• Discourage practices which lock in users to OEM products. This includes such practices as keeping design specifications unavailable (black box products, such as car control systems). Encourage open standards as in the USA.
  • Remove legislation that prevents reuse of components in new goods, where that component can be shown to be indistinguishable from new, and with producer warranty to match.
  • Remove legislation that prevents reuse of components in certain industrial applications  such as lifting and hoisting  where that component has a demonstrable safety-assured history.
  • Promote greater use of labelling for materials of construction and history. Establish advertisement and accounting channels for businesses with remanufacture elements.
  • Give tax credits for the purchasers of second-hand or remanufactured items.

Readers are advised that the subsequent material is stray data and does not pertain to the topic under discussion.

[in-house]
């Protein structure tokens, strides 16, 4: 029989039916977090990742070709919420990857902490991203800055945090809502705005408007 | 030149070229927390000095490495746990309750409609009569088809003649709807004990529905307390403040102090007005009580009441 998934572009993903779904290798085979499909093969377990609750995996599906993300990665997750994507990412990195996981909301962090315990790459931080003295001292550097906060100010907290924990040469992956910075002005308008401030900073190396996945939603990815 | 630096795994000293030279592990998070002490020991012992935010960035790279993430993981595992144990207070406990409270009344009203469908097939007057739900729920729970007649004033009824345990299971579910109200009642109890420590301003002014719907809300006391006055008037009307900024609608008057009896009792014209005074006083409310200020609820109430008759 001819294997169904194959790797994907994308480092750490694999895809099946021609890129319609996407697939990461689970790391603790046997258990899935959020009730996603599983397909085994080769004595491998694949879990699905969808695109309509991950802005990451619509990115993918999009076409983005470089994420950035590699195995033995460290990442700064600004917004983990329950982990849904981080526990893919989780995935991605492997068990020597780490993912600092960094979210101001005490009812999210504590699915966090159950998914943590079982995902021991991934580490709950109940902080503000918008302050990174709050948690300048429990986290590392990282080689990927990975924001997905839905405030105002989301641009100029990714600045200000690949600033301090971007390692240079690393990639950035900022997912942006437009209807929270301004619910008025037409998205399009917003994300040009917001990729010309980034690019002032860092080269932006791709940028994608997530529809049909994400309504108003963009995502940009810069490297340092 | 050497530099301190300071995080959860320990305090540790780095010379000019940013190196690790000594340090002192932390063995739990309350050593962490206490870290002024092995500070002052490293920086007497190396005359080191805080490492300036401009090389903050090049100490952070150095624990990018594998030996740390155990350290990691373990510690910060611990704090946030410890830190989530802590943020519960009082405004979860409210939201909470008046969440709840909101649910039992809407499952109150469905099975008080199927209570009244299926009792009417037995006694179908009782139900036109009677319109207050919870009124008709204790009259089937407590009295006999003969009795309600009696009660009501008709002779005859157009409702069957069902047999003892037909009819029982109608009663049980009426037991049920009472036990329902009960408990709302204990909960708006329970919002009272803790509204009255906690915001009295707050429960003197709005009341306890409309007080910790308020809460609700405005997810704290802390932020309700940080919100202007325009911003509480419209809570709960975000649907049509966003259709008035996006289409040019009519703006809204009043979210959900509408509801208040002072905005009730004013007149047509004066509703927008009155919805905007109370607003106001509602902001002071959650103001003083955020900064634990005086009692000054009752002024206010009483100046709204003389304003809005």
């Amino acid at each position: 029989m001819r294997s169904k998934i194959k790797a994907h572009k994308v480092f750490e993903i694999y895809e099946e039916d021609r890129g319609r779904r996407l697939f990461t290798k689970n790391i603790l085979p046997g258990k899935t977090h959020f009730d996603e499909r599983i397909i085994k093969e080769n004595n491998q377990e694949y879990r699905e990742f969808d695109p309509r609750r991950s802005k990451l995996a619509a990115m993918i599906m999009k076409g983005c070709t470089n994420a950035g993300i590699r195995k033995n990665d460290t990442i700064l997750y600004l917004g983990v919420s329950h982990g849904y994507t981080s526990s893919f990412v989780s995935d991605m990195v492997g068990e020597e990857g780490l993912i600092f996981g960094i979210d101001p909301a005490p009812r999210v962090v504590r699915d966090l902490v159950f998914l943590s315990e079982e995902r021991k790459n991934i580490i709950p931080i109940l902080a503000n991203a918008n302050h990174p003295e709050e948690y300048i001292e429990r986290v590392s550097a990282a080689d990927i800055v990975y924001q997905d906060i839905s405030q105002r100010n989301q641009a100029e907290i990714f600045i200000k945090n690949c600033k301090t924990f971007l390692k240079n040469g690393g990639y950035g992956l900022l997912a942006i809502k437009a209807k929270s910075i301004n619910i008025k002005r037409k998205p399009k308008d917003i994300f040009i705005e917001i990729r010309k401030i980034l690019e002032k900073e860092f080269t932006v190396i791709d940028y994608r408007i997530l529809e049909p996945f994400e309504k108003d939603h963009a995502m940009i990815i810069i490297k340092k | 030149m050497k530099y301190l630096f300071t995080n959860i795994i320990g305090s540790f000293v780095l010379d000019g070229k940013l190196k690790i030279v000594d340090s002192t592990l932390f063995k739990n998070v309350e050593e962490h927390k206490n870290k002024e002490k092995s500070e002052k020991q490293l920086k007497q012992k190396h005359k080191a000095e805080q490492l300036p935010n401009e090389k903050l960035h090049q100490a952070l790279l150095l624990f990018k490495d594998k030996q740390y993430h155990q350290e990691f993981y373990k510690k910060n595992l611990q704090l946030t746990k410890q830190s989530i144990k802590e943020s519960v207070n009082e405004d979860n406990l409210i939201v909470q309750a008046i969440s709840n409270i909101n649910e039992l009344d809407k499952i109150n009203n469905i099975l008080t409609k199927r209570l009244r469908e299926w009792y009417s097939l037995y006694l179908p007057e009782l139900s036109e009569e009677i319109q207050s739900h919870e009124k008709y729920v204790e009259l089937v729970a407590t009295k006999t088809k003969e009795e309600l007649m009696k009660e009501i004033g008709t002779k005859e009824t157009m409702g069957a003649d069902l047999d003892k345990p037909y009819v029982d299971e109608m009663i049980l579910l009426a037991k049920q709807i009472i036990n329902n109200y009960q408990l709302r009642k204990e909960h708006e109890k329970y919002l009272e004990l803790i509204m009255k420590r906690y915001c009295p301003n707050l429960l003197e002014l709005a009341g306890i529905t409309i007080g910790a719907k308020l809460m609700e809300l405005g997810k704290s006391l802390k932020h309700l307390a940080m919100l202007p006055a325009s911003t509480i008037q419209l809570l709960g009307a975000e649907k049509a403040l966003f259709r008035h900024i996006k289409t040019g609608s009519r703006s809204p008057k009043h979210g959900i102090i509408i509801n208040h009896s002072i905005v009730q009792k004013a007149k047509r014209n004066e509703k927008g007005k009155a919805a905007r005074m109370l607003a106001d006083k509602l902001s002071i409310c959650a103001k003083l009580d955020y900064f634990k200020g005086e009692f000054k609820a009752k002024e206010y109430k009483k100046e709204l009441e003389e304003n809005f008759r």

• Promote, at an international level, metrics which value resource effectiveness and efficiency as a total systems measure of activity.
  • Encourage durable build through compulsory extended warranty periods; links to capital relief for guaranteed life.
  • Give proper consideration for public purchasing of remanufactured goods, where standards are equivalent to as new, and prices lower; move to leasing, pay-per-use and part-exchange/upgrade contracts.
  • Remove barriers which would prevent the re-export of used goods, such as classified waste streams, to be remanufactured abroad, particularly if they could then be re-imported.
  • Demand longevity and design for remanufacture in public purchase.
  • Sponsor profile-raising events, public and industrial.
  • Pursue multilateral efforts to factor in externalities.